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About three months ago, my brother told me he had taken his daughters, Xanthe, age 12, and Helena, age 8, to see Skyfall (2012), the latest James Bond movie.
“They had never seen a Bond movie before,” he told me, “and they were blown away by it.”
Never seen a Bond, I thought, what could that be like? It just so happened that on Christmas I had gotten a nice present: the 50th Anniversary Blu-Ray collection of all the "official" 007 epics, excluding the final Sean Connery installment, Never Say Never Again (1983) and the comic caper Casino Royale (1967).
It seemed to be fate. Regretfully, I had not spent a lot of time with my nieces over the years, so I thought, "This is a good way to bond with them" (if you'll pardon the appropriate pun) – and also give me an excuse to revisit the movies in their new Blu-Ray incarnations (they look terrific, as my father might have said).
A few people offered me unsolicited advice, all well-intentioned. “You should have popcorn for them,” said my sister-in-law. “There are certain expectations with a movie.” My boss, who disapproves of Bond, was thrilled that I was spending time with them and suggested I listen to them and let them share their movies with me. “You can learn something from them.” My long-time friend, Alan, who had raised two girls of his own, warned me about showing them Doctor No (1962) and Thunderball (1965). “Those movies are too cold and violent for kids. You should show them the Roger Moore films, like Live and Let Die (1973). Those are aimed at kids.”
I didn’t realize that showing a movie could be so complicated. Nonetheless, I proceeded full steam ahead to the first screening. I figured I’d start with what I consider to be the best Bond, Goldfinger (1964) and see what happened. They might not like it. After all, Skyfall’s somber tone and gritty action were light years away from Connery’s tough but slightly tongue-in-cheek sexist spy.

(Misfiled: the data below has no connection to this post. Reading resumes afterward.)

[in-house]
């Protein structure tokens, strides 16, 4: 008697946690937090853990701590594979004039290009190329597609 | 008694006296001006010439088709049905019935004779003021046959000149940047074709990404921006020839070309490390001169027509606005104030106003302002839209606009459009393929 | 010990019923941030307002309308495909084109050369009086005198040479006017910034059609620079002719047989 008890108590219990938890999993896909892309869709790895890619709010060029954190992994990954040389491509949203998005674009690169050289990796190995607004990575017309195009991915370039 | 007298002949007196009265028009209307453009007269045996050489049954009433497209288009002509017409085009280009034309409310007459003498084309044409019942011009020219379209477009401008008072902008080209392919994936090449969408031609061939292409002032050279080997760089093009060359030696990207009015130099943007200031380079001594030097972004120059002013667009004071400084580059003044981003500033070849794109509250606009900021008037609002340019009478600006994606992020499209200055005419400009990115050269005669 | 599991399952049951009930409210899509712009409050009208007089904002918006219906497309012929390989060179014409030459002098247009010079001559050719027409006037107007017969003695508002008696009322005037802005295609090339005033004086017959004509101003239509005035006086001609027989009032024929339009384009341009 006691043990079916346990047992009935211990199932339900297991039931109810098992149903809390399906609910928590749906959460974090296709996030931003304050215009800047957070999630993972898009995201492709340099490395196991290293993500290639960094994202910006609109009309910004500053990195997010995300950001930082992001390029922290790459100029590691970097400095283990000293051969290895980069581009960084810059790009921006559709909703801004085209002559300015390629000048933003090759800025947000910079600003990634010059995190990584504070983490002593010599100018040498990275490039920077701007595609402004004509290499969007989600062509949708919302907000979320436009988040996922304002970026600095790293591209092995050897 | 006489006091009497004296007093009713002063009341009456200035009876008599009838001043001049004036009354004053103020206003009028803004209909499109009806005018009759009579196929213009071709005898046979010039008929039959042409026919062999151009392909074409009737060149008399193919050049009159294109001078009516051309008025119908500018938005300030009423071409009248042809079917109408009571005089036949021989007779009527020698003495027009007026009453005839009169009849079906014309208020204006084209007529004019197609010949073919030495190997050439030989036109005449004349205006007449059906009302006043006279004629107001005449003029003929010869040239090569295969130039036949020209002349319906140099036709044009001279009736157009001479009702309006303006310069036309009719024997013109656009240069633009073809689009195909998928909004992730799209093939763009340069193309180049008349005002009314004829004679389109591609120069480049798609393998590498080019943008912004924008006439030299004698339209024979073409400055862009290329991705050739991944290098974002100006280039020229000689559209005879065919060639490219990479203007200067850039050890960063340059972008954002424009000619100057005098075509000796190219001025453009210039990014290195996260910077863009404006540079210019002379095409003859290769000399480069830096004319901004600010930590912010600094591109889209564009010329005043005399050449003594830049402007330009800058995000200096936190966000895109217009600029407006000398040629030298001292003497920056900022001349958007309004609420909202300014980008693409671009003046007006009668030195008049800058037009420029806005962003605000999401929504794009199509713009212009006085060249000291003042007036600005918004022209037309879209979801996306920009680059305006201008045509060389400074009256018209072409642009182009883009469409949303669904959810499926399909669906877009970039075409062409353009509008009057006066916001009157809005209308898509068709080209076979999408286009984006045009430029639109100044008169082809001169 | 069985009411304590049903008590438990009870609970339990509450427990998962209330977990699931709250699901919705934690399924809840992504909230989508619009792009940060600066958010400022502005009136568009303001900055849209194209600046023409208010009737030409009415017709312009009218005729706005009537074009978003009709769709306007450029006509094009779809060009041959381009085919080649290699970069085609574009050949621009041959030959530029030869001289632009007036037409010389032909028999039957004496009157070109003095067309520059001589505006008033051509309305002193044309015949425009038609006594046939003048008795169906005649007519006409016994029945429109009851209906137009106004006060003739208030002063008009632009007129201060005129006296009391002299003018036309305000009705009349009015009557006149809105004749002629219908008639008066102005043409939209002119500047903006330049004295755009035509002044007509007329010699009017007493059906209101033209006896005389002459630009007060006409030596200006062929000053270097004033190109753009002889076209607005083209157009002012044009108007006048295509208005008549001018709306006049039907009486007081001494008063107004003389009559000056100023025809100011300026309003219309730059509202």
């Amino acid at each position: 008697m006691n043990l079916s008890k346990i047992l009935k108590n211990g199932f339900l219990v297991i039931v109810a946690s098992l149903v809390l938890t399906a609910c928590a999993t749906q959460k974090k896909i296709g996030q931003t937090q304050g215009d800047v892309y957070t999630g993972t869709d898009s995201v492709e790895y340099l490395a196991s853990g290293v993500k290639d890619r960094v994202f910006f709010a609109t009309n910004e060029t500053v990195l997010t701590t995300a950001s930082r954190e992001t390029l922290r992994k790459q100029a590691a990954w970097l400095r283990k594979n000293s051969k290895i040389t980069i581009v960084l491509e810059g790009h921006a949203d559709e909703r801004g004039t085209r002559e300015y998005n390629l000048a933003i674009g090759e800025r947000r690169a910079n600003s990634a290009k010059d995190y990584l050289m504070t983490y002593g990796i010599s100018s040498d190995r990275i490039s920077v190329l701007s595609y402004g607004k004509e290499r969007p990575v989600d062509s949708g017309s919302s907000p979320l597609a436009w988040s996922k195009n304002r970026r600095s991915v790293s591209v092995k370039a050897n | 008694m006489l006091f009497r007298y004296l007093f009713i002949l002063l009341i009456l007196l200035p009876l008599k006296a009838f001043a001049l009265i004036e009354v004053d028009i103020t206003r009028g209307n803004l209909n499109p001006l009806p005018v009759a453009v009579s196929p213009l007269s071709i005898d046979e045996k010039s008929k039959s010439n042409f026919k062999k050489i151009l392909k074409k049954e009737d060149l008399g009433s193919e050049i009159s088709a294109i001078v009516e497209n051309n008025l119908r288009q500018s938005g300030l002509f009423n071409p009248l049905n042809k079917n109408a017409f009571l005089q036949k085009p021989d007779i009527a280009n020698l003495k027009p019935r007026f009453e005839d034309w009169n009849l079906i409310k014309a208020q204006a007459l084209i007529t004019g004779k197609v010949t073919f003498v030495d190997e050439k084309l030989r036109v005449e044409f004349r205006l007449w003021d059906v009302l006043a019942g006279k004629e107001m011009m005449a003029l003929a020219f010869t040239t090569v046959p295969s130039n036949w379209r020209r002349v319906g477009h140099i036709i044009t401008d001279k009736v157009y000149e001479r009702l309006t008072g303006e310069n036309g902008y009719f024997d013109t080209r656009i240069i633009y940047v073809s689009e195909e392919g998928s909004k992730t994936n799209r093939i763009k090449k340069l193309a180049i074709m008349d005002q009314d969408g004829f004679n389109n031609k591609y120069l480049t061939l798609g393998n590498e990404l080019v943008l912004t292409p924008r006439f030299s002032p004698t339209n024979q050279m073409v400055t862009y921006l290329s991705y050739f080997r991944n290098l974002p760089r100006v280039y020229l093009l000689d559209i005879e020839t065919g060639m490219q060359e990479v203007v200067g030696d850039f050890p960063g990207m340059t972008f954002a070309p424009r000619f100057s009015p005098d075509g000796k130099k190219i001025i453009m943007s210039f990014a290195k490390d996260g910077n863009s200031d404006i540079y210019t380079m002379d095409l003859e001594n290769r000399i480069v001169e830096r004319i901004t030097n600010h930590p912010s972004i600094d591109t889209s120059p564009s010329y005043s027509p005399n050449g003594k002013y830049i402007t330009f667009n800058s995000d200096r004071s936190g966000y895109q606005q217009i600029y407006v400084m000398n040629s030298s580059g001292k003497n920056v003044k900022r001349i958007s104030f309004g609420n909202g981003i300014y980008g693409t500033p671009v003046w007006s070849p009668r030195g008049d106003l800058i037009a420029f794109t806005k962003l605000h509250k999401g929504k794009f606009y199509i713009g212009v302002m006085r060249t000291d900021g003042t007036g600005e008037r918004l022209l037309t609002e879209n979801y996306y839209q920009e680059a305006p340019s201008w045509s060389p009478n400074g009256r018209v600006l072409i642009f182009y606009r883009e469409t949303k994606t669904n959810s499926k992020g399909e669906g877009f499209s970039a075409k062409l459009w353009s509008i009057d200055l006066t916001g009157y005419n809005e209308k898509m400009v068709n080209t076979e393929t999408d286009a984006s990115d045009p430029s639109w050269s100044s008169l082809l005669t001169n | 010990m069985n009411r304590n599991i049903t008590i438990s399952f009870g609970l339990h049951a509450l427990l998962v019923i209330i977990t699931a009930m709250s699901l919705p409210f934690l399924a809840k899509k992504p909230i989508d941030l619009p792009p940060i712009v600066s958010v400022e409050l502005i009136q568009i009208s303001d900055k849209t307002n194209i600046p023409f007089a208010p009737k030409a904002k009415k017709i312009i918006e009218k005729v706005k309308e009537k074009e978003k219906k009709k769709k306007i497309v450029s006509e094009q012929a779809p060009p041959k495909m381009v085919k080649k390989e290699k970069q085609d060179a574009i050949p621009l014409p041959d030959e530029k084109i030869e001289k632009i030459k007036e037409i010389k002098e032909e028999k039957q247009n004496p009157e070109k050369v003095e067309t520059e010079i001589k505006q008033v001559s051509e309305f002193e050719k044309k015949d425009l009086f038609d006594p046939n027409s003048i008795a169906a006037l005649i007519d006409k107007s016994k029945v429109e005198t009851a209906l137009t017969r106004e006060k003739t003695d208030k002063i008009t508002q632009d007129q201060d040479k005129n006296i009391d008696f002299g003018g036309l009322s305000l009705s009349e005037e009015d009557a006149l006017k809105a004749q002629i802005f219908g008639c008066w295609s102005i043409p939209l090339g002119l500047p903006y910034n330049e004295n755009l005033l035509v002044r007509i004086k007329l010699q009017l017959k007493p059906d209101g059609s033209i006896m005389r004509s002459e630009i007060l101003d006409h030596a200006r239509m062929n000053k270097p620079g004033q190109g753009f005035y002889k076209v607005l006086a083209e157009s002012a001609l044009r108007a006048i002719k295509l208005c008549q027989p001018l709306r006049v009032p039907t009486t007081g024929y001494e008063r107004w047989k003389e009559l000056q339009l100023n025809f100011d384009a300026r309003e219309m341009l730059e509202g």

I needn’t have worried. The kids were delighted to be visiting their (probably to them) aloof and slightly eccentric uncle, who would give them videos of obscure comedies, bring them on stage at his improv comedy show, and see them occasionally at family gatherings.
But now we were one on one. I provided them with dinner from The Kitchenette (the next two visits brought us Chinese food from Ollie’s; the fourth visit saw me making spaghetti for them – the least popular meal of the bunch).
They came to the first evening with great excitement, fascinated by my Bond memorabilia (a vintage Thunderball poster framed above my desk; a Sean Connery as Bond sculpture), and at evening’s end, I gave them a signed copy of my book, Bond and Beyond: 007 and Other Special Agents (1993).
Since then, we've watched four Connery 007s, with the common consensus among us being that Goldfinger has been the best so far (it was educational, too: Helena learned not to paint her body gold – unless she left a small bare patch at the base of the spine to allow the body to breathe), with You Only Live Twice (1967) a close second (they loved the volcano headquarters of the bald villain – whom they thought resembled Dr. Evil in the Austin Powers series). We all agreed that Doctor No looked the cheapest, though Connery was lean and mean (and Xanthe wouldn't agree that there was anything wrong with Bond shooting a bad guy in cold blood), and that the best moment in Thunderball was when Bond leaves the dance floor with a newly minted corpse, deposits her at a table of guests, and explains: "Do you mind if my partner sits this one out? She's just dead."
March 17, 2013